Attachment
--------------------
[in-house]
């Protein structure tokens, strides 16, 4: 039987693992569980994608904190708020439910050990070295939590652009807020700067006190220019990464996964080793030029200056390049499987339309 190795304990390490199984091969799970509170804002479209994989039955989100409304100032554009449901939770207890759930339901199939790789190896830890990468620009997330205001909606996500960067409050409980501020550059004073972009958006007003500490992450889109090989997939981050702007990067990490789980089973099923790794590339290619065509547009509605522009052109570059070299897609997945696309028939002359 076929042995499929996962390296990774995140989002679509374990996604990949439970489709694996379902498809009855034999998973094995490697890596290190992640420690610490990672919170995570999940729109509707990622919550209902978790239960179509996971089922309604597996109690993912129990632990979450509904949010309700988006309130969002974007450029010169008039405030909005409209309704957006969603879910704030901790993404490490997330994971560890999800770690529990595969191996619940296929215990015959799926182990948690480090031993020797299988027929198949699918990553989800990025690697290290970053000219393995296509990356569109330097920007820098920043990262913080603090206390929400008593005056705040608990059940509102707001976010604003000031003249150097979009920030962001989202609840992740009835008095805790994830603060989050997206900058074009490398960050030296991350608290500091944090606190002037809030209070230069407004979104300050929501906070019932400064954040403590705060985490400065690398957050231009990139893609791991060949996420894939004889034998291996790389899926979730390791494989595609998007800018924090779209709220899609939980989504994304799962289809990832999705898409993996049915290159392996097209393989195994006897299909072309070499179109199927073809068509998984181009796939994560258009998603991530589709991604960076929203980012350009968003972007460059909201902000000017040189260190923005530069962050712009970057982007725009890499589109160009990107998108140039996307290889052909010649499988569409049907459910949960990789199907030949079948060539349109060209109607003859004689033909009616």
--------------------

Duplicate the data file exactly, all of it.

[in-house]
């Protein structure tokens, strides 16, 4: 039987693992569980994608904190708020439910050990070295939590652009807020700067006190220019990464996964080793030029200056390049499987339309 190795304990390490199984091969799970509170804002479209994989039955989100409304100032554009449901939770207890759930339901199939790789190896830890990468620009997330205001909606996500960067409050409980501020550059004073972009958006007003500490992450889109090989997939981050702007990067990490789980089973099923790794590339290619065509547009509605522009052109570059070299897609997945696309028939002359 076929042995499929996962390296990774995140989002679509374990996604990949439970489709694996379902498809009855034999998973094995490697890596290190992640420690610490990672919170995570999940729109509707990622919550209902978790239960179509996971089922309604597996109690993912129990632990979450509904949010309700988006309130969002974007450029010169008039405030909005409209309704957006969603879910704030901790993404490490997330994971560890999800770690529990595969191996619940296929215990015959799926182990948690480090031993020797299988027929198949699918990553989800990025690697290290970053000219393995296509990356569109330097920007820098920043990262913080603090206390929400008593005056705040608990059940509102707001976010604003000031003249150097979009920030962001989202609840992740009835008095805790994830603060989050997206900058074009490398960050030296991350608290500091944090606190002037809030209070230069407004979104300050929501906070019932400064954040403590705060985490400065690398957050231009990139893609791991060949996420894939004889034998291996790389899926979730390791494989595609998007800018924090779209709220899609939980989504994304799962289809990832999705898409993996049915290159392996097209393989195994006897299909072309070499179109199927073809068509998984181009796939994560258009998603991530589709991604960076929203980012350009968003972007460059909201902000000017040189260190923005530069962050712009970057982007725009890499589109160009990107998108140039996307290889052909010649499988569409049907459910949960990789199907030949079948060539349109060209109607003859004689033909009616």